News, Politics

Elections postponement was inevitable, says INEC’s OLURODE

Professor Lai Olurode is the chairman, Elections and Party Monitoring Committee of the Independent National Electoral Commission (INEC). He was head of Sociology and dean of the Faculty of Social Science at the University of Lagos at different times.

In this interview with ENCOMIUM Weekly, the erudite scholar made it point blank that INEC is not teleguided by anybody, adding that the Permanent Voter’s Cards collected nationwide is up to 76.15 percent and assuring that the fear of disenfranchisement of some eligible voters will soon be a thing of the past and more.


How would you further justify the postponement of elections by INEC?

Postponement was ostensibly because of security challenges and the failure of state security institutions to guarantee security in view of competing demands on the country’s security resources in the war-torn north east. Simply put, Nigeria has not arrived at a situation where elections can be conducted without physical presence of security agents. There will be real fiasco if INEC had taken a decision to go ahead in spite of the caution by security chiefs. But we also have our own challenges which we were struggling to overcome before postponement.

Before the polls shift, how ready was INEC?

As l said and to be honest with you, I nursed the feeling that postponement was probably inevitable. As had been said, we weren’t 100 per cent ready. But would we have had elections that meet popular expectations? This is now academic.

Would you say the reason for the postponement would have been addressed before March 28 when presidential election is billed to hold?

Security challenges are ever evolving and difficult to pre- determined or predict. The fact that today is calm may not be enough guide to predict the next 24 hours. It is not only what our security personnel do that matters, the cooperation of other players in other countries become decisive. This is an open ended question. The question is whether elections can be secured beyond the ruling rate of security in a country.

The public impression right now is that INEC is being overrun by the powers that be. What is your reaction to this?

I don’t think there is any well grounded premise to regard INEC as being teleguided, good to concede some level of autonomy to us.

How sure are Nigerians that the commission will conduct a free and fair elections come March and April judging from all the political crises on ground?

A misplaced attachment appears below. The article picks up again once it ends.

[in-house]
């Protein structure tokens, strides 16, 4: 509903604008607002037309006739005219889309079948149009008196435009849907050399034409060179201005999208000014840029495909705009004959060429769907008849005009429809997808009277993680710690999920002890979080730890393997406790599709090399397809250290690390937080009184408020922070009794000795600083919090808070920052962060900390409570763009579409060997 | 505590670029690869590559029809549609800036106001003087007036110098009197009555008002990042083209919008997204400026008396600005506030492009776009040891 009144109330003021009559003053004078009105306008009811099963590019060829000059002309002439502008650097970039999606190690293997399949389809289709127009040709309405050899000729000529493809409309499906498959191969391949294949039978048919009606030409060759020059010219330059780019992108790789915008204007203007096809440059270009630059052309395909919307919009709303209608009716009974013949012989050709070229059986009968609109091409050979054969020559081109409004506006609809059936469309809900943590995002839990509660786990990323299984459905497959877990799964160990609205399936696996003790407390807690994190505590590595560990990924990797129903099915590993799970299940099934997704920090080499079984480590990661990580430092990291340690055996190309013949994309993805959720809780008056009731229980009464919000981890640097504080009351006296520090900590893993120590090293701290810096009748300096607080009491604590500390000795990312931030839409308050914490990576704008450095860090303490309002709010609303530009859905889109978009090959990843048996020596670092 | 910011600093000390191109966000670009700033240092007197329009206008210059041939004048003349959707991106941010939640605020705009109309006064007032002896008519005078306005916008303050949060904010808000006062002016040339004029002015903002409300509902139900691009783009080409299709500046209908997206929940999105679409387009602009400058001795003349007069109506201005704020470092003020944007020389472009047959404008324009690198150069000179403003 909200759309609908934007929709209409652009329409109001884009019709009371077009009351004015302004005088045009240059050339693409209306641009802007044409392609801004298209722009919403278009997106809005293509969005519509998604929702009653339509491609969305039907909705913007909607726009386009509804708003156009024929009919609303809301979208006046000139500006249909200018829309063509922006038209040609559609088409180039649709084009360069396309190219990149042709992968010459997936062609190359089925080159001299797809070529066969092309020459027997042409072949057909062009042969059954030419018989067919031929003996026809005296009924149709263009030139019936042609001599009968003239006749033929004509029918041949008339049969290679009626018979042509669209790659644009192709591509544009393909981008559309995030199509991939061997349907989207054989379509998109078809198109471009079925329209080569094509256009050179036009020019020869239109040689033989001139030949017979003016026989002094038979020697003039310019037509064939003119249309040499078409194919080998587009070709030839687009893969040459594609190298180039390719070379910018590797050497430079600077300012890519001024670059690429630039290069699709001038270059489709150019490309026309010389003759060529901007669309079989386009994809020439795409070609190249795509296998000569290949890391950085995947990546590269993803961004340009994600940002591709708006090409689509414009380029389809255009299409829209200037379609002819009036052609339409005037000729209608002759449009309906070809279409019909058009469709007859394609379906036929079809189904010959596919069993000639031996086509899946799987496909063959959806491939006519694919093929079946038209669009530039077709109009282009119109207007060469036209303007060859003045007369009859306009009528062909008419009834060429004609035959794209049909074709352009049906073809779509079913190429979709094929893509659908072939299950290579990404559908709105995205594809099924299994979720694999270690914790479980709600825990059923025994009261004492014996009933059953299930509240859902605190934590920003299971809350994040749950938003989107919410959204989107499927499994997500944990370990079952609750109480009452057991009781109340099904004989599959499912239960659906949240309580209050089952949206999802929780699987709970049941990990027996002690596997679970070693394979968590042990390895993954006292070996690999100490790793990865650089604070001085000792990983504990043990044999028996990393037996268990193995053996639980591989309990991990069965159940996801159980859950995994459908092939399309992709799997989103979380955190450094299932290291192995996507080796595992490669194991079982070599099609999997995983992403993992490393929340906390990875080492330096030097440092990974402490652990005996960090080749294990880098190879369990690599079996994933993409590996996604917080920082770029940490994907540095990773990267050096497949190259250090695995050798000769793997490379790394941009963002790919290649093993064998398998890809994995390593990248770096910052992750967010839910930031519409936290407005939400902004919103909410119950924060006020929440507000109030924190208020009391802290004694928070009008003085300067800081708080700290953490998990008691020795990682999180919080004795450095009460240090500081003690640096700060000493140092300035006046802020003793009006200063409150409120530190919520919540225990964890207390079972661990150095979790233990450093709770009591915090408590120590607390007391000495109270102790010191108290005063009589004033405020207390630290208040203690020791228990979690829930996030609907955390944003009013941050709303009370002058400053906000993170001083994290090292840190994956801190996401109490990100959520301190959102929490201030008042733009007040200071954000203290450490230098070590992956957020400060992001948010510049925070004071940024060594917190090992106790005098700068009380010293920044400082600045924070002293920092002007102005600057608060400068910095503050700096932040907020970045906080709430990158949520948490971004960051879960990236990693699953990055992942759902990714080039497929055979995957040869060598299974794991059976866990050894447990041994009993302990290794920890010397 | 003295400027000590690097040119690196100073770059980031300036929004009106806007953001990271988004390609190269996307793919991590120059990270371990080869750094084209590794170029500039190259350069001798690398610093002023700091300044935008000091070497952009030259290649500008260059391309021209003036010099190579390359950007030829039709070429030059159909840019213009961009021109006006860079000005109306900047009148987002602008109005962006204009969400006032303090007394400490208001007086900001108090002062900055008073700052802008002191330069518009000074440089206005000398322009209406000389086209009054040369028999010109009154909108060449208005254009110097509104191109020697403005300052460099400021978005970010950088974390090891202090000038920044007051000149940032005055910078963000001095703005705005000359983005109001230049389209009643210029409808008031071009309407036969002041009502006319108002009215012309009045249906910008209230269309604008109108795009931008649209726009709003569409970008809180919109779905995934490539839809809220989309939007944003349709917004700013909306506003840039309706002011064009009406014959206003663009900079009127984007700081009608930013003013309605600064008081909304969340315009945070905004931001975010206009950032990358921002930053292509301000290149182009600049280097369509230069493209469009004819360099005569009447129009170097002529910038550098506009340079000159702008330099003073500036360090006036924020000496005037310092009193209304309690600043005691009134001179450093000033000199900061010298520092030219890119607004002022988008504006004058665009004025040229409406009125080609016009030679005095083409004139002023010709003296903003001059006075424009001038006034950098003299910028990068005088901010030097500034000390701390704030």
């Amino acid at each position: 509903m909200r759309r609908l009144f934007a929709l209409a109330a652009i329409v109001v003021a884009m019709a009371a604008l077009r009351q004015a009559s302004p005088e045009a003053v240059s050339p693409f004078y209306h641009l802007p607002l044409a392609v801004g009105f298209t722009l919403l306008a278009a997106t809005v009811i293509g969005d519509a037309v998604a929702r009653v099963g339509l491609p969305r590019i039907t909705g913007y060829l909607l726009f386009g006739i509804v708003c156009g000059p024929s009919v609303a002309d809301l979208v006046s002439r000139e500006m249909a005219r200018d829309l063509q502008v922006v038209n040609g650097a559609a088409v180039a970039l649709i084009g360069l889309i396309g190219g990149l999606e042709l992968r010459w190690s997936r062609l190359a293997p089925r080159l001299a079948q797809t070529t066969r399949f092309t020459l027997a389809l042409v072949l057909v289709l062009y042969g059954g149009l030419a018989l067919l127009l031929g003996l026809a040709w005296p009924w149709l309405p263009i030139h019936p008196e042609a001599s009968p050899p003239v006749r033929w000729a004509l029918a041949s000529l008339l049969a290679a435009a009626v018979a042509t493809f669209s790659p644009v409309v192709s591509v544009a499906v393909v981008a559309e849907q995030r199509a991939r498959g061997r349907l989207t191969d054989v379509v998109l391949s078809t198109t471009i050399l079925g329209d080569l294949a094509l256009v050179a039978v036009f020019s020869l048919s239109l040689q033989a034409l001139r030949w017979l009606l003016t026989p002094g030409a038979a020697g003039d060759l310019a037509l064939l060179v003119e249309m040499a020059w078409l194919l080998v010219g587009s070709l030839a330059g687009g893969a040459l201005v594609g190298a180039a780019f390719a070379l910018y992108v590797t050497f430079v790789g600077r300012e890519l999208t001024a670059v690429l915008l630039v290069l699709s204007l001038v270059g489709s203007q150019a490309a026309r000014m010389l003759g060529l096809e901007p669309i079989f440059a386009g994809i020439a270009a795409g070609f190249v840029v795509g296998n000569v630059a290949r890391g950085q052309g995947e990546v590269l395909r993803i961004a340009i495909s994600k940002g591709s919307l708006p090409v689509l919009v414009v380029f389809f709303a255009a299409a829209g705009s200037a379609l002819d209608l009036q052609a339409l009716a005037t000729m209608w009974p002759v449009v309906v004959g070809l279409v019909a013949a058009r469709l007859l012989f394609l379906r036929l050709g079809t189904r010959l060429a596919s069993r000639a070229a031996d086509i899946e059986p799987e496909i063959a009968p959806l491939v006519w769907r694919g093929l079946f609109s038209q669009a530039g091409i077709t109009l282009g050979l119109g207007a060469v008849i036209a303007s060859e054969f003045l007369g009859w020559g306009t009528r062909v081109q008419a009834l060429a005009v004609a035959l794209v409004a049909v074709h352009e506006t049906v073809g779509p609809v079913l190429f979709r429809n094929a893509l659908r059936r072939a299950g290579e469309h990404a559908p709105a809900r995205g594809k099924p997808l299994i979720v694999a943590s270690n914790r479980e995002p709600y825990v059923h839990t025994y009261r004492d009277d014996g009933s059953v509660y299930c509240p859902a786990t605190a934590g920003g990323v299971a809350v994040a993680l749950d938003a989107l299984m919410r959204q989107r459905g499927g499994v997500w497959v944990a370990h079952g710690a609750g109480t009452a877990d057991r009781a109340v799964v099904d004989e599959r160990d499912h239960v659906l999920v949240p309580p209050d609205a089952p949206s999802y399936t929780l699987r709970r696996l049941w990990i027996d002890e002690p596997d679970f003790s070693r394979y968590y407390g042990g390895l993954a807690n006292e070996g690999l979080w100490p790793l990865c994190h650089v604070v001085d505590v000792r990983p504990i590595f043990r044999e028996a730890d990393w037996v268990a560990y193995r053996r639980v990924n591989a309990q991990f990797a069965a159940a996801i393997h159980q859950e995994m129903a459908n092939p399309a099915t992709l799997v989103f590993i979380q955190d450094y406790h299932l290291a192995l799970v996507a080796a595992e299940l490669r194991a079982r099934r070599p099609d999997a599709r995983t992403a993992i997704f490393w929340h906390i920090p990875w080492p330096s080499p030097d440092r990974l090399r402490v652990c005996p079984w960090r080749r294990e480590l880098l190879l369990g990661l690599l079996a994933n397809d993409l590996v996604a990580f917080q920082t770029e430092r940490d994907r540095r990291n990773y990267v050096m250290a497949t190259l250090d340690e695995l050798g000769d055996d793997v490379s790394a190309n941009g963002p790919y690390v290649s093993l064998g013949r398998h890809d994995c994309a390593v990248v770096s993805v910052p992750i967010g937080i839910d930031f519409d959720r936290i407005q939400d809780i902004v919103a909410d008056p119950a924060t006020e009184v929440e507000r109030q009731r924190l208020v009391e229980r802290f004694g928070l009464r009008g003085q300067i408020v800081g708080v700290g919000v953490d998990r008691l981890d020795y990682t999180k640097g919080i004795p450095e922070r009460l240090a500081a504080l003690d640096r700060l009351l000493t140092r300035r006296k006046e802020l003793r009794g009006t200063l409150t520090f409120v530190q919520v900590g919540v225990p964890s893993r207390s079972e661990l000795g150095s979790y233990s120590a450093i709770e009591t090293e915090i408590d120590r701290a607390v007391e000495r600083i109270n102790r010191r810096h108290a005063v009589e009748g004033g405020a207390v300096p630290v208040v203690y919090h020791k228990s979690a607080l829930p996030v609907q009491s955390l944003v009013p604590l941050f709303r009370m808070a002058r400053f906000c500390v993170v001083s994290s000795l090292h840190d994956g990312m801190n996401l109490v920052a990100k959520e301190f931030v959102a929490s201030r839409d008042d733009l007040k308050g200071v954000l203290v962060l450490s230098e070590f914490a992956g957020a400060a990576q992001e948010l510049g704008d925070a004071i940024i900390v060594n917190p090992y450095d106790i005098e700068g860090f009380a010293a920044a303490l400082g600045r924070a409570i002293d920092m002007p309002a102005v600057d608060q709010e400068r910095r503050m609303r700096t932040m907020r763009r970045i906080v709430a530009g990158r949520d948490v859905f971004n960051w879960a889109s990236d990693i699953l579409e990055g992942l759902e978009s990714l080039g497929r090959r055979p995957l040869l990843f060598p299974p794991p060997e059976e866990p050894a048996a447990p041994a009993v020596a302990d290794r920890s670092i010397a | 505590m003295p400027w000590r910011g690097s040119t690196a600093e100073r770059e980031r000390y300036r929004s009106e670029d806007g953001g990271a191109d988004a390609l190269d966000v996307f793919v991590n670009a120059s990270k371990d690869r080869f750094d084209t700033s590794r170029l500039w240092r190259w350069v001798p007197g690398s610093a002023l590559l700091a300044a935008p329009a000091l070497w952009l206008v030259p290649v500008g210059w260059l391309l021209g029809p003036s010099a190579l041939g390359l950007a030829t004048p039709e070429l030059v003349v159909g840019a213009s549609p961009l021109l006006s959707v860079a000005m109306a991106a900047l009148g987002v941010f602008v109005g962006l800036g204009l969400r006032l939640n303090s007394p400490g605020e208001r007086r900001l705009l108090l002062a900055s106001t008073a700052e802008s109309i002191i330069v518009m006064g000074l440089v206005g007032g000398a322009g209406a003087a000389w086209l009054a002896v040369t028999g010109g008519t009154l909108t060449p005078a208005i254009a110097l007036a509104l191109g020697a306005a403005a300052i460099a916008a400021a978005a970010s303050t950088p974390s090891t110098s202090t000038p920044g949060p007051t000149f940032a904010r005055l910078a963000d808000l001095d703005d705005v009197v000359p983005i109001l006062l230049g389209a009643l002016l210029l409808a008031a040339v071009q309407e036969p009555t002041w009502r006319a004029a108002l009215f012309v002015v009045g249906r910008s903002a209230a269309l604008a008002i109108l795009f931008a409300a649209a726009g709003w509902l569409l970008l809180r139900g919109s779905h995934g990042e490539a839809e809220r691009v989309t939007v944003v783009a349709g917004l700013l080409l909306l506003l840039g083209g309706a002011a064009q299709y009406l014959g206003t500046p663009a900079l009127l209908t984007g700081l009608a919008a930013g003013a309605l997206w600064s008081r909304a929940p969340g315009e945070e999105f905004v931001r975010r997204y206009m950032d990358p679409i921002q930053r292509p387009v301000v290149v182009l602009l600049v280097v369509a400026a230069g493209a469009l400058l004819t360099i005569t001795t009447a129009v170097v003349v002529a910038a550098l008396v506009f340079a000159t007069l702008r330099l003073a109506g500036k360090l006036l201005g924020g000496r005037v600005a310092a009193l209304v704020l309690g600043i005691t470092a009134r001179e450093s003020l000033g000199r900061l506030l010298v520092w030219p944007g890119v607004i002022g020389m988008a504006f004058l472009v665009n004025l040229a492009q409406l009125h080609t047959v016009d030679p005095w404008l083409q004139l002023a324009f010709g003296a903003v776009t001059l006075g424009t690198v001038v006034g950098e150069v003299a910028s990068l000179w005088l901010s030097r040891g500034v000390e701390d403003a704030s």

INEC alone can’t deliver good elections without the partnership of other key players in the electoral process. The political and security environments are simply not supportive of flawless elections. The signals are just patently discomforting. I feel bewildered.

Can you give us the data of eligible voters that have collected their PVCs and those that have not?

PVC collection has reached 75 per cent and there are variations across states and regions. Not many states in the south-west have reached that national average.

As the situation is right now, a lot of Nigerians are still likely to be disenfranchised for not getting their PVCs within the stipulated time. What is your commission doing to ensure all eligible voters get their PVCs before March 8, 2015?

During my last visits to the three states under my supervision, we discussed the need to be more citizen- friendly and more culture – centred in our distribution strategies. Electoral officers were advised to make random calls, visit homes and use radio to announce some names of people yet to collect their PVCs.

How true is President Jonathan’s claim that he was not informed by INEC the elections were postponed?

INEC does not need to inform the president about postponement. It is within the power of INEC to fix and alter election dates. But stakeholders are often consulted and taken along every critical decision.

Will Nigerians outside the country allowed to vote?

No vote yet for Nigerians in the diaspora.

And is their any hope for displaced Nigerians to take part in the forthcoming elections?

As much as is practicable, we have planned for internally displaced persons to vote as doing otherwise will exclude them and may fetter seeing the entire elections project to a good end. Nigeria should avert an inconclusive elections or one that is aborted on technical grounds as much as possible.

Even for them to access the voting arena, security is a sine qua non. It is important to bear this in mind at all times. We are election managers not security operatives.


-Tade Asifat



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